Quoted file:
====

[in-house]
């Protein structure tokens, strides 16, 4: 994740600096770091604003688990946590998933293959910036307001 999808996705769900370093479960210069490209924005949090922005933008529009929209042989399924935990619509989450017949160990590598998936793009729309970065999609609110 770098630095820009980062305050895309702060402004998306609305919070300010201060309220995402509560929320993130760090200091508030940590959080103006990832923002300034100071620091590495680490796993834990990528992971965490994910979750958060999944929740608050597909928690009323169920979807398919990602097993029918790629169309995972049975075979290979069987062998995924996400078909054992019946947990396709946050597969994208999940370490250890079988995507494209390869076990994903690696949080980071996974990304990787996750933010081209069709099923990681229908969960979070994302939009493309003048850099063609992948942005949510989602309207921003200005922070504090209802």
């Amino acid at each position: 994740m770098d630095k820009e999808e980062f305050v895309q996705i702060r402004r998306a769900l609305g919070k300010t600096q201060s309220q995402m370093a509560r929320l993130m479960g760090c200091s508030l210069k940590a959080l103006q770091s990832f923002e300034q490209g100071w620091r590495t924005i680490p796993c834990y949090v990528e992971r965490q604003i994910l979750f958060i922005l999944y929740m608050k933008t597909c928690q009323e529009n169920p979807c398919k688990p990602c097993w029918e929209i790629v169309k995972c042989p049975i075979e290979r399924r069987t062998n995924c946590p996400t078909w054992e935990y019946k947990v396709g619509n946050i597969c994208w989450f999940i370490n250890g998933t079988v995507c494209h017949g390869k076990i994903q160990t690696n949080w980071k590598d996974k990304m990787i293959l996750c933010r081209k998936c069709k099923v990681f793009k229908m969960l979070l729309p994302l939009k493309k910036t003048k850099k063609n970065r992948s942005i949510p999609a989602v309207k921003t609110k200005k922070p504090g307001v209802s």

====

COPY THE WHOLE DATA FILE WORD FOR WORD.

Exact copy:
[in-house]
């Protein structure tokens, strides 16, 4: 994740600096770091604003688990946590998933293959910036307001 999808996705769900370093479960210069490209924005949090922005933008529009929209042989399924935990619509989450017949160990590598998936793009729309970065999609609110 770098630095820009980062305050895309702060402004998306609305919070300010201060309220995402509560929320993130760090200091508030940590959080103006990832923002300034100071620091590495680490796993834990990528992971965490994910979750958060999944929740608050597909928690009323169920979807398919990602097993029918790629169309995972049975075979290979069987062998995924996400078909054992019946947990396709946050597969994208999940370490250890079988995507494209390869076990994903690696949080980071996974990304990787996750933010081209069709099923990681229908969960979070994302939009493309003048850099063609992948942005949510989602309207921003200005922070504090209802």
């Amino acid at each position: 994740m770098d630095k820009e999808e980062f305050v895309q996705i702060r402004r998306a769900l609305g919070k300010t600096q201060s309220q995402m370093a509560r929320l993130m479960g760090c200091s508030l210069k940590a959080l103006q770091s990832f923002e300034q490209g100071w620091r590495t924005i680490p796993c834990y949090v990528e992971r965490q604003i994910l979750f958060i922005l999944y929740m608050k933008t597909c928690q009323e529009n169920p979807c398919k688990p990602c097993w029918e929209i790629v169309k995972c042989p049975i075979e290979r399924r069987t062998n995924c946590p996400t078909w054992e935990y019946k947990v396709g619509n946050i597969c994208w989450f999940i370490n250890g998933t079988v995507c494209h017949g390869k076990i994903q160990t690696n949080w980071k590598d996974k990304m990787i293959l996750c933010r081209k998936c069709k099923v990681f793009k229908m969960l979070l729309p994302l939009k493309k910036t003048k850099k063609n970065r992948s942005i949510p999609a989602v309207k921003t609110k200005k922070p504090g307001v209802s």